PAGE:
The GAO report "calls into question whether TSA’s system will be capable of meeting the August deadline without impeding commerce," Markey said in a statement. "TSA will also miss the law’s deadline for screening all cargo on passenger planes entering our country from overseas.
"This is particularly troubling given the threats posed by terrorists like the Christmas Day underwear bomber, who was attempting to enter our country on a passenger plane which originated overseas. We must resolve all outstanding issues to ensure that we are focused not only on the safety of passengers in airline seats, but of the cargo just beneath their feet," he said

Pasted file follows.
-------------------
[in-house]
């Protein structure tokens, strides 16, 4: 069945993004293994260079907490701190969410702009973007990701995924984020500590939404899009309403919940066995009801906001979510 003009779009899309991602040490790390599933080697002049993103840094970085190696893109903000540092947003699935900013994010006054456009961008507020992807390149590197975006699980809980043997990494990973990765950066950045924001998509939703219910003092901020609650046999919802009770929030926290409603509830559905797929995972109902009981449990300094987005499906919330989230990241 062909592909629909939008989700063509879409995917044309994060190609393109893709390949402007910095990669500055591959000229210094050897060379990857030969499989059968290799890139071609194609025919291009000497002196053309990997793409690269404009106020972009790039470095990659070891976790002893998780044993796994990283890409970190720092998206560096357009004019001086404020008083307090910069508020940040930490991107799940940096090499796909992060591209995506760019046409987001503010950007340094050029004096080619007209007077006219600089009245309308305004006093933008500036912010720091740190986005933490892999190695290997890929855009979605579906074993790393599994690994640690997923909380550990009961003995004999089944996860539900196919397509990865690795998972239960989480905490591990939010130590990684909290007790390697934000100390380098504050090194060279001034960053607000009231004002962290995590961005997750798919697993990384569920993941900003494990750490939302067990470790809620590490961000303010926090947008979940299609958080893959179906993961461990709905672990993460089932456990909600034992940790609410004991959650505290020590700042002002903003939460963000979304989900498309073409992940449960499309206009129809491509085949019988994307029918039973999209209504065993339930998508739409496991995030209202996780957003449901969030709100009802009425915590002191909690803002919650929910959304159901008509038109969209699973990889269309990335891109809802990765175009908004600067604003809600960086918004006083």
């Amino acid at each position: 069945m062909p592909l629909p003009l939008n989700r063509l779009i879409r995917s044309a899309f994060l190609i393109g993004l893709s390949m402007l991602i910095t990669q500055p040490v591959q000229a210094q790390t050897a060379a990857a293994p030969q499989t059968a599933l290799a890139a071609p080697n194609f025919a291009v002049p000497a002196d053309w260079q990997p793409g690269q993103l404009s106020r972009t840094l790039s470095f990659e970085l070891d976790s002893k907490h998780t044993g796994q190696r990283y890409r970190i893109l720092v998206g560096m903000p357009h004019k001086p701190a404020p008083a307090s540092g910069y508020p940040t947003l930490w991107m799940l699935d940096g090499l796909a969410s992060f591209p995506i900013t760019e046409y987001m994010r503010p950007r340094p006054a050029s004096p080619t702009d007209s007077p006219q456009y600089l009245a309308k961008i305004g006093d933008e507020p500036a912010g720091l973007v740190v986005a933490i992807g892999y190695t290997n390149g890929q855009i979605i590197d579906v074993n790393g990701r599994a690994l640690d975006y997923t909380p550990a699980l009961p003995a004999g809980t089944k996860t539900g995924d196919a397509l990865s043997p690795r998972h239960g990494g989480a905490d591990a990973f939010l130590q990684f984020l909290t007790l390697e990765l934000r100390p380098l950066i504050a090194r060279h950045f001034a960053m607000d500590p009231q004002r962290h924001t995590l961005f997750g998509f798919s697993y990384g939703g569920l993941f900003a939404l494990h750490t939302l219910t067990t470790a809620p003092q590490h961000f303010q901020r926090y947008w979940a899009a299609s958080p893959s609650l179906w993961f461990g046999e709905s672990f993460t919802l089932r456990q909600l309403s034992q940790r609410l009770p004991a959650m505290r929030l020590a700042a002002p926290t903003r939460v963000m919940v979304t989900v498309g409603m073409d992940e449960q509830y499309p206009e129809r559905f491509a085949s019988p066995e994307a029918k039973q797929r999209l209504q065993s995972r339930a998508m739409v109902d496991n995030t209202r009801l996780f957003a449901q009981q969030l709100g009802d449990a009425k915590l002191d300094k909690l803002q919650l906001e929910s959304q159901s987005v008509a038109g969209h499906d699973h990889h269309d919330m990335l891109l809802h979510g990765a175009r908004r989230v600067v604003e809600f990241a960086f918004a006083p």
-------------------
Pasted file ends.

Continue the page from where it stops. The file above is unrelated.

Congress set the deadline of August 2010 for screening 100 percent of US-bound air cargo in the Implementing the Recommendations of the 9/11 Commission Act of 2007 (Public Law 110-53).
The GAO report on the matter, Aviation Security: TSA Has Made Progress but Faces Challenges in Meeting the Statutory Mandate for Screening Air Cargo on Passenger Aircraft, determined that TSA should set up a staffing study for the program, verify the accuracy of screening data, set up a contingency plan for screening domestic cargo, and produce new plans for meeting requirements for screening cargo originating from overseas.